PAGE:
That initial problem with the gear on the motor should of tipped me off. I worked on consumer electronics repair and for a known telescope machine shop afterwards doing gofer work and making their encoder assemblies for the after market mounts. In both places the QC was paramount. In the telescope shop, we tested the devices assembled before we shipped it out. Clear instructions were sent along with a CD with the other products in the line we made. We made the special mounting brackets himself and powder coat them along with the other items we made.

I was able to fix the problems with that drive assembly, but other people do no have that kind of skill. That is the major problem.

Joe
 

#44 dawsonian2000

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Posted 31 January 2013 - 02:48 AM

I read John Hayes' review of one of Optic Craft Machining's clock drive and was utterly floored! I am so happy that I was able to purchase an Ed Byers' drive. Additionally, my Byer's drive of 9" inches cost much less!!! :shocked:

Unfortunately, I had to remove OC from my list of vendors on the VSC website.


Mel
 

#45 polaraligned

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Posted 31 January 2013 - 07:18 AM

I hope somebody has forwarded him the link to this thread...
 

#46 opticcraft1

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Posted 31 January 2013 - 02:32 PM

It is not good that Mr. Hayes and I have come to this misunderstanding. I would like to make a few commnets.
1—He asked for basic design dimensions that I provided to him. The assumption on my part is that I assumed he would realize that on a 5.6” worm gear with 359 teeth,that the gear would have to be 64 pitch. During the construction of his order I was going through a bad case of the flu and should not have been working. I see that I missed a debur on the ID bore of the clutch and I did not straighten one of the tie rod ends properly. They can easily be repositioned. I offered to replace the damaged worm gear at no cost him to include shipping charges.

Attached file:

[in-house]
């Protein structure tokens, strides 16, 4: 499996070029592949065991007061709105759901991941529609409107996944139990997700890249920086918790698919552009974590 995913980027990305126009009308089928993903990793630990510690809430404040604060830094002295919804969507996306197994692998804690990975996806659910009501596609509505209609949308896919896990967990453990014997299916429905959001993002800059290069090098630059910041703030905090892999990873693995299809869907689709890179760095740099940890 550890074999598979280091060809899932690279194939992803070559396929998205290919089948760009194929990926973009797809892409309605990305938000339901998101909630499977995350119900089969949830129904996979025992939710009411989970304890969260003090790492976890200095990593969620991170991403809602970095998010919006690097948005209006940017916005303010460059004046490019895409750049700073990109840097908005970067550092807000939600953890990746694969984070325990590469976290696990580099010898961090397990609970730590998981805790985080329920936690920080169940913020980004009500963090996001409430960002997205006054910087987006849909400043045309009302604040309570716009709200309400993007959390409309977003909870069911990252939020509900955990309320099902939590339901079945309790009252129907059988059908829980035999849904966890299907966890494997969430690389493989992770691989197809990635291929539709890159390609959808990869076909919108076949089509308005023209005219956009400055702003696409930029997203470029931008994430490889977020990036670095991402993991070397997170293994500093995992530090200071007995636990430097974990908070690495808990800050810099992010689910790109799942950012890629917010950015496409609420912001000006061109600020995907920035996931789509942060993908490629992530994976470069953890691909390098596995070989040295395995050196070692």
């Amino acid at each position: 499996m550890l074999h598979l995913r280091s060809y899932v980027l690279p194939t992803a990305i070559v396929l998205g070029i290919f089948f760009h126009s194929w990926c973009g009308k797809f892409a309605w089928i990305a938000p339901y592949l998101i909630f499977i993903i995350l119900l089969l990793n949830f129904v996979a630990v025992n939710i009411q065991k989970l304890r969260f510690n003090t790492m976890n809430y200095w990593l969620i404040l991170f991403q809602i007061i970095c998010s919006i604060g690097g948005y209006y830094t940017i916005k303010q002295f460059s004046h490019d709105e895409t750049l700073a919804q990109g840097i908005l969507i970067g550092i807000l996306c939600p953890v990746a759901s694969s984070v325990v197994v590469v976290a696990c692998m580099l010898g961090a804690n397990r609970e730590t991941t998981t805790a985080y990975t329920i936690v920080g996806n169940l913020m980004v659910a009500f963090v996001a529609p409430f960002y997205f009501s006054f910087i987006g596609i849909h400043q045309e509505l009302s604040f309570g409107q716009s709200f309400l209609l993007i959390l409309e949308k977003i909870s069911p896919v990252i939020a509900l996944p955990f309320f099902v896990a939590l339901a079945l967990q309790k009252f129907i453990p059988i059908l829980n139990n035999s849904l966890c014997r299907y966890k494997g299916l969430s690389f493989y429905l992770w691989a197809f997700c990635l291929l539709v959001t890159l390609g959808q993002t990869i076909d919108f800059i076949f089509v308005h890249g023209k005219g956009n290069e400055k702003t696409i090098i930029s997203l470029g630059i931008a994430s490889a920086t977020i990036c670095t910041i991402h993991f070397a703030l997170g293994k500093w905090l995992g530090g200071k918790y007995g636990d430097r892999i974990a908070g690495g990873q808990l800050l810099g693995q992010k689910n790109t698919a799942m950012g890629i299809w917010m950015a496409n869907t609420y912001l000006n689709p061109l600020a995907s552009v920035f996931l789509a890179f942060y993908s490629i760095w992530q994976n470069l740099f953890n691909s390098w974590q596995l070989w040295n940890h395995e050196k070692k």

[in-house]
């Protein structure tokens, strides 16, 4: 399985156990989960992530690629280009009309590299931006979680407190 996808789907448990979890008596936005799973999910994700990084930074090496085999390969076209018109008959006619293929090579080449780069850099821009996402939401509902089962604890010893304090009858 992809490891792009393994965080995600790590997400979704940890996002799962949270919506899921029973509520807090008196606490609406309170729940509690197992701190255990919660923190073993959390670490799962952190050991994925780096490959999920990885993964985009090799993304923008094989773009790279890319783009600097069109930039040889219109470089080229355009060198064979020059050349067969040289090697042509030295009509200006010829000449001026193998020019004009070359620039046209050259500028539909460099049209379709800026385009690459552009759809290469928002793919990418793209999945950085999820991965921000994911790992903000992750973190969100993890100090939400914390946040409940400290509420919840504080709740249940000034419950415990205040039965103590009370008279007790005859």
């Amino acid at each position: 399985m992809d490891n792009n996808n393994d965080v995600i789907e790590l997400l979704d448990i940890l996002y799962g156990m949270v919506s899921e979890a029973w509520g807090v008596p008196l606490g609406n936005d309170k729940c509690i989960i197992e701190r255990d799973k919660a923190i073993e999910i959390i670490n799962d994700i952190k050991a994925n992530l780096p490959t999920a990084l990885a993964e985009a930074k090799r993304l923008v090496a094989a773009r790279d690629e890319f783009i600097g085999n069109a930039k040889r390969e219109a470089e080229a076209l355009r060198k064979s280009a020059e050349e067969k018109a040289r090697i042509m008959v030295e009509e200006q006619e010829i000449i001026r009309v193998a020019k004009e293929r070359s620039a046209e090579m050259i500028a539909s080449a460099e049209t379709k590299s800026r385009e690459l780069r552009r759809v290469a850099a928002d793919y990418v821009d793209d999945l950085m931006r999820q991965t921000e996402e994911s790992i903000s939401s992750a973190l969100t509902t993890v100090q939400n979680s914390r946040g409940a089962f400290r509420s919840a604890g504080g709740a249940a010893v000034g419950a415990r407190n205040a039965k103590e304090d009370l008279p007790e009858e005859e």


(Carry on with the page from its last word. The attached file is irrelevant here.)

2—Comments were made about rough finish on the clutch plates. This is done deliberately as I found that creating a sanded surface finish works well against the clutch gasket to get the proper clutch tension. I have been making the drives this way for over 15 years.
3—It is apparent that many of the commentators wish to condemn my work. It should also be known that we have provided 100’s of clock drives and well over 340 equatorial mountings over the past 28 years. These systems are all over the world. There are 56 systems supplied to various Universities and Institutions. We have been contracted seven times by NASA agencies for mountings and clock drives. Just last summer we provided a 2.5” head with 12” drives to JPL in Pasadena, CA. for an infra-red project. I do not get negative reports from the field and consider this situation with Mr. Hayes to be an anomaly.
4- Do to limitations on photo postings, I will be sending additional comments and photos on this issue in tandem.
Terry Clinard Optic Craft Machining Co.